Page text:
Supreme Court and the new abortion case

Chances are good the Supreme Court soon will agree -- indeed, may have done so by the time you read this -- to hear a case pitting efforts to clamp down on mail order abortion against government efforts to defend it. The focal point of this dispute is the widely used abortion drug mifepristone.

Mifepristone is used in more than half of all U.S. abortions. The drug causes abortion by breaking down the lining of a pregnant woman's uterus.

Seeking review of lower court restrictions on the drug are the Food and Drug Administration, the U.S. Department of Justice and Danco Laboratories, its manufacturer.

A group called the Alliance for Hippocratic Medicine, made up of prolife physicians and others, claims the Food and Drug Administration, acting under pressure from the administrations of former president Barack Obama and President Joe Biden, cut corners to make mifepristone more easily available. (The group's name is a reference to the oath, named for the Greek physician Hippocrates, by which physicians pledge themselves to practice medicine ethically.)

Oral argument in the case will be scheduled early in 2024, with a decision expected before the Supreme Court's term ends in June.

The case (Food and Drug Administration v. Alliance for Hippocratic Medicine) comes to the Supreme Court on appeal from a ruling last August by a three-judge panel of the Fifth U.S. Circuit Court of Appeals upholding a district court decision that placed substantial restrictions on the drug. The August ruling cleared the way for the Supreme Court to take up the case which it had refused to hear until the Fifth Circuit Court acted on it.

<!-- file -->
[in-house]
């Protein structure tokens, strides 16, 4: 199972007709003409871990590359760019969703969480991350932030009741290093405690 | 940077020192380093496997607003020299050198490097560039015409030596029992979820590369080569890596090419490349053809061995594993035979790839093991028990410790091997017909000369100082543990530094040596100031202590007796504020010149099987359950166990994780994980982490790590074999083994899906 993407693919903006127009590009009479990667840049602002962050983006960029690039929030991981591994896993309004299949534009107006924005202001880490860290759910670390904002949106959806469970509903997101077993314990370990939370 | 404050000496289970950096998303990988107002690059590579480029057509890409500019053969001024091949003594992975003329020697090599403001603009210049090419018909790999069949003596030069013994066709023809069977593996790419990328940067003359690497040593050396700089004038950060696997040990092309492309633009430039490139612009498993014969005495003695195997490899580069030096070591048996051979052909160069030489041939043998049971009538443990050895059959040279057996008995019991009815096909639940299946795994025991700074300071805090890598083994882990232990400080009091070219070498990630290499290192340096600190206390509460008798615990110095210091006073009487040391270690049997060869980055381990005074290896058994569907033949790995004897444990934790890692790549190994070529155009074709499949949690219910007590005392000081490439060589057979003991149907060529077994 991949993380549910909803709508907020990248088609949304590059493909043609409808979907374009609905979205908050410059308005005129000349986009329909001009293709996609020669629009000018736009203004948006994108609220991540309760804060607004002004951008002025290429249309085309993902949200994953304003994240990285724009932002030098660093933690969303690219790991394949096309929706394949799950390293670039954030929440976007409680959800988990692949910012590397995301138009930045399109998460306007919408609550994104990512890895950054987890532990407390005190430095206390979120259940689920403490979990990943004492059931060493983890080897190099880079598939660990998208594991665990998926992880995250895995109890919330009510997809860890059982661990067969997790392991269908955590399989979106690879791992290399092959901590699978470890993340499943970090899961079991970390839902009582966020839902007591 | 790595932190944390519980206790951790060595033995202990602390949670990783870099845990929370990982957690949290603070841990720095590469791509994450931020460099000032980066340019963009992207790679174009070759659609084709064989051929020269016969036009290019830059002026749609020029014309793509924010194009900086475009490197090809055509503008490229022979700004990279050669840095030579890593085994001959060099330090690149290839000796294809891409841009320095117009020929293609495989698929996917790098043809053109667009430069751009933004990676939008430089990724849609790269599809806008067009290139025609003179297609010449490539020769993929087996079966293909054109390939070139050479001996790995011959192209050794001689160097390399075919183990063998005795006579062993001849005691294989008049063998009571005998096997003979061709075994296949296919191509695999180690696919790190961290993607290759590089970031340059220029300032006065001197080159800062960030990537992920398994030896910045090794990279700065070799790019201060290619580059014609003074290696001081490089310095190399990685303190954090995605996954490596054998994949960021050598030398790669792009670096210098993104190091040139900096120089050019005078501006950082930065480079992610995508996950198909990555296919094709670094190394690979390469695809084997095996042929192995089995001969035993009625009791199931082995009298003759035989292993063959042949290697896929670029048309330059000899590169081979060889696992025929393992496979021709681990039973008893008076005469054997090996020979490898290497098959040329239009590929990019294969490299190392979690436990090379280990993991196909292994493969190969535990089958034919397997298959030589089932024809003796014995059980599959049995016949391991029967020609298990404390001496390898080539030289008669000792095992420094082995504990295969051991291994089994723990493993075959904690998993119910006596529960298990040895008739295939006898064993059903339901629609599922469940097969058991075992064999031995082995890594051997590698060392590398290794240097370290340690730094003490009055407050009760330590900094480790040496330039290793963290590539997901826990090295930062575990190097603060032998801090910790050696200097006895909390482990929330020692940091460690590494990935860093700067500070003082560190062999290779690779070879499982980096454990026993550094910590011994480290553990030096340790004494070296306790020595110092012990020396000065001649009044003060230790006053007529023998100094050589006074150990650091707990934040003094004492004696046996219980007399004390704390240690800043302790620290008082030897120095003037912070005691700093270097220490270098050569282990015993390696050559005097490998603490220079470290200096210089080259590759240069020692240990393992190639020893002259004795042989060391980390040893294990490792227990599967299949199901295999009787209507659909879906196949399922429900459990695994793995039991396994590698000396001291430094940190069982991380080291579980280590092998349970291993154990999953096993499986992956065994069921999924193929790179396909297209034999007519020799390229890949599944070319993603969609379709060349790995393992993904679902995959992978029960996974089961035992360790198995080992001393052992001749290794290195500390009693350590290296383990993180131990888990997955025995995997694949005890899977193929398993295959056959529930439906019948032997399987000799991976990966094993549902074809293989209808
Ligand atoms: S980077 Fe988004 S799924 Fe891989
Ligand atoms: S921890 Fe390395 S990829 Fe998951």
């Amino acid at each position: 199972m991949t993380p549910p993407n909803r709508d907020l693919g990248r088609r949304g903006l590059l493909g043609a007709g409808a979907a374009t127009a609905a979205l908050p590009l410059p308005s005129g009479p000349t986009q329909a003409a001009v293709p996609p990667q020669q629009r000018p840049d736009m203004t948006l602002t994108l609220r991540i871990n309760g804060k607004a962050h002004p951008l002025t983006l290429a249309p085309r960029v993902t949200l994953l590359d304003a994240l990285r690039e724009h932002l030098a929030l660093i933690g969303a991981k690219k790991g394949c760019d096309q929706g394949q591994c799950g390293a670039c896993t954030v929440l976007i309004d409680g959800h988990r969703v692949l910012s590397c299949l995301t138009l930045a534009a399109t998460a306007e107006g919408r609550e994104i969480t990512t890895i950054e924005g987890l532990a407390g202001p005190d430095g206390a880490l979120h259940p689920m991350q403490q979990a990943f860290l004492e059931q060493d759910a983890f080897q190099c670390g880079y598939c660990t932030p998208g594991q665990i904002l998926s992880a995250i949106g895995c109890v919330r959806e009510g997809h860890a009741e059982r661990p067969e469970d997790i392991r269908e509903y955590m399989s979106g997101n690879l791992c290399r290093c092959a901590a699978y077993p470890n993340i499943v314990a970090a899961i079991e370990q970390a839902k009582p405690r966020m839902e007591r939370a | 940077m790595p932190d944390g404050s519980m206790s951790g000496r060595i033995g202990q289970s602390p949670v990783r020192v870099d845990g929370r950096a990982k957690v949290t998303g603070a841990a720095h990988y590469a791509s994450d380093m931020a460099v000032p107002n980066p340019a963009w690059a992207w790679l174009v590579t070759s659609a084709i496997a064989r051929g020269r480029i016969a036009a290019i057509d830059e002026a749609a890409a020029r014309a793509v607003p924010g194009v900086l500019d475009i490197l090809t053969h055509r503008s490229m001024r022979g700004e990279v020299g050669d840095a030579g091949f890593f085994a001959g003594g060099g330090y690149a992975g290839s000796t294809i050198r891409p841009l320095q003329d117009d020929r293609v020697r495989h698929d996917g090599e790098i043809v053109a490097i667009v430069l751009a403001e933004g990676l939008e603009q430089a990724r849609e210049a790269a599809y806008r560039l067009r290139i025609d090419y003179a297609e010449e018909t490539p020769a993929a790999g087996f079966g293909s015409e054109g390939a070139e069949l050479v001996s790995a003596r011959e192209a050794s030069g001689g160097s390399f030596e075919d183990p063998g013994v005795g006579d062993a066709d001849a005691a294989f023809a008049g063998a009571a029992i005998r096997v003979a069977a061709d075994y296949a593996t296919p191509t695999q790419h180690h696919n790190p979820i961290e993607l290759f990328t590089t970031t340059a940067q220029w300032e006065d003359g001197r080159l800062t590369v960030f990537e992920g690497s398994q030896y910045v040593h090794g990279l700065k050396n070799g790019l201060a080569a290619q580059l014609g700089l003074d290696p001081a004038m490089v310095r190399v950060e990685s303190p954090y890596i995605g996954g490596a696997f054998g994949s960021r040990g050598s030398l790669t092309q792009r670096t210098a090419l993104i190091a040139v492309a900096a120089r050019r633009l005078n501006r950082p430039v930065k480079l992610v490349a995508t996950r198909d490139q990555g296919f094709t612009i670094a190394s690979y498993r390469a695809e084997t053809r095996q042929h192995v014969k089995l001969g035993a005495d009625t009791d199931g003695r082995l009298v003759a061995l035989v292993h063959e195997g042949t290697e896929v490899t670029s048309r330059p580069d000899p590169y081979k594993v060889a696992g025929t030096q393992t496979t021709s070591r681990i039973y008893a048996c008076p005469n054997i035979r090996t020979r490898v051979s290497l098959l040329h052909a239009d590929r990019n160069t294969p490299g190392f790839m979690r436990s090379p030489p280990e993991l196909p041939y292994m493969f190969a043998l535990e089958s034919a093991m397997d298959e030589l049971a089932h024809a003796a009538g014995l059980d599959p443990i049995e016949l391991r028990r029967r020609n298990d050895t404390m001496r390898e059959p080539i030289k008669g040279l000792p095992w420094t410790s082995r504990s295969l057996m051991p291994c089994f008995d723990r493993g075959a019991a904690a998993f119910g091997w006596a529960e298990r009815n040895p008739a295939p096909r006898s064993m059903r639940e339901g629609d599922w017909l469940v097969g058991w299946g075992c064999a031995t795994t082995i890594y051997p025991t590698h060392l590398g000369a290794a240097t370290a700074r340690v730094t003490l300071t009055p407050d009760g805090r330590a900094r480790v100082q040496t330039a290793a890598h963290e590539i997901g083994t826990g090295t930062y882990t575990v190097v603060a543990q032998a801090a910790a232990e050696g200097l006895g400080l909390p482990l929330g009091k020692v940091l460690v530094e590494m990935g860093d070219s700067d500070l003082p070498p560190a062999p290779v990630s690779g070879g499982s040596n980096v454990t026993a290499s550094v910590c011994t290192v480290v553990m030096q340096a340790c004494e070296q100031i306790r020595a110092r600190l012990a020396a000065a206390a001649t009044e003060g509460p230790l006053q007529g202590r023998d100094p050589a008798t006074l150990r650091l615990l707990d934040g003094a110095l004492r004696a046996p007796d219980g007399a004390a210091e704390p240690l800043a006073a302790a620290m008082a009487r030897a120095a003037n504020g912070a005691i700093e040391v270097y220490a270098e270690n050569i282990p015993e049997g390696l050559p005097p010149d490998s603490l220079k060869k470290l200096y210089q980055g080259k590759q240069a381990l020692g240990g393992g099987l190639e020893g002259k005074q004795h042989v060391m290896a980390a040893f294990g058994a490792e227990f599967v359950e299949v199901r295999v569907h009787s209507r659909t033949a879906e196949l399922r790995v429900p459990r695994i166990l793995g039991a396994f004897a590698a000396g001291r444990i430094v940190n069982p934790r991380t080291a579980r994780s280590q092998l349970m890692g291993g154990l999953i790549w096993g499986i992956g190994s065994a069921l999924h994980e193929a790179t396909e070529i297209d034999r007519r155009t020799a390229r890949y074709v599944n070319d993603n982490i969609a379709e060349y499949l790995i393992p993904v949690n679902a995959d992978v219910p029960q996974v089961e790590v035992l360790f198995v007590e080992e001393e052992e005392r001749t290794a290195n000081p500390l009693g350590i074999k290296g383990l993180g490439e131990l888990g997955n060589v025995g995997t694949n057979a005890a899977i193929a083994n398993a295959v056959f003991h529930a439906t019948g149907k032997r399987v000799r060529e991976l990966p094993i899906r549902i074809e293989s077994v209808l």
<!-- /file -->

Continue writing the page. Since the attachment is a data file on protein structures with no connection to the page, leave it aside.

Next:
The FDA first gave its approval to mifepristone in 2000, then in 2016 and 2021 relaxed restrictions on it, allowing its use up to the 10th week of pregnancy -- the point at which an unborn infant has a beating heart. The FDA also permitted non-physician health care providers to prescribe the drug, and allowed it to be prescribed and sent through the mail without an in-person examination.

The ruling by the Fifth Circuit Court of Appeals reduces the time frame from 10 weeks to seven -- the point at which the fetus begins to feel pain. It bars non-physician prescription of mifepristone and sending it through the mail, and requires three in-person visits by the woman to the prescribing doctor.

A fact sheet on chemical abortion prepared by the Secretariat of Pro-Life Activities of the U.S. Catholic Bishops' Conference notes that the Food and Drug Administration, when approving chemical abortion in 2000, also issued "strict protocols" for the protection of the mother. The original safeguards were later incorporated in a Risk Evaluation and Mitigation Strategy adopted in 2011.

But, the fact sheet says, the safeguards were "severely weakened" in 2016 when the FDA began permitting non-physicians to dispense the drug and reduced the number of office visits required from three to one. Then in 2021, it says, the FDA began allowing mail-order abortion and eliminating "any pretense of" a doctor-patient relationship.. "With this action," the fact sheet adds, there is no knowing "the full extent of harm to the women whom the FDA is supposed to protect." Among the potential problems it lists are serious injury and even death resulting from complications like previously undetected ectopic pregnancy, severe blood loss, and other problems.

And all to what end? "In addition to being a profitable new 'product,'" the USCCB fact sheet says, "telehealth, mail order, at-home, do-it-yourself chemical abortions are a boon to the abortion industry."

- Russell Shaw is the author of more than twenty books. He is a consultor of the Pontifical Council for Social Communications and served as communications director for the U.S. Bishops.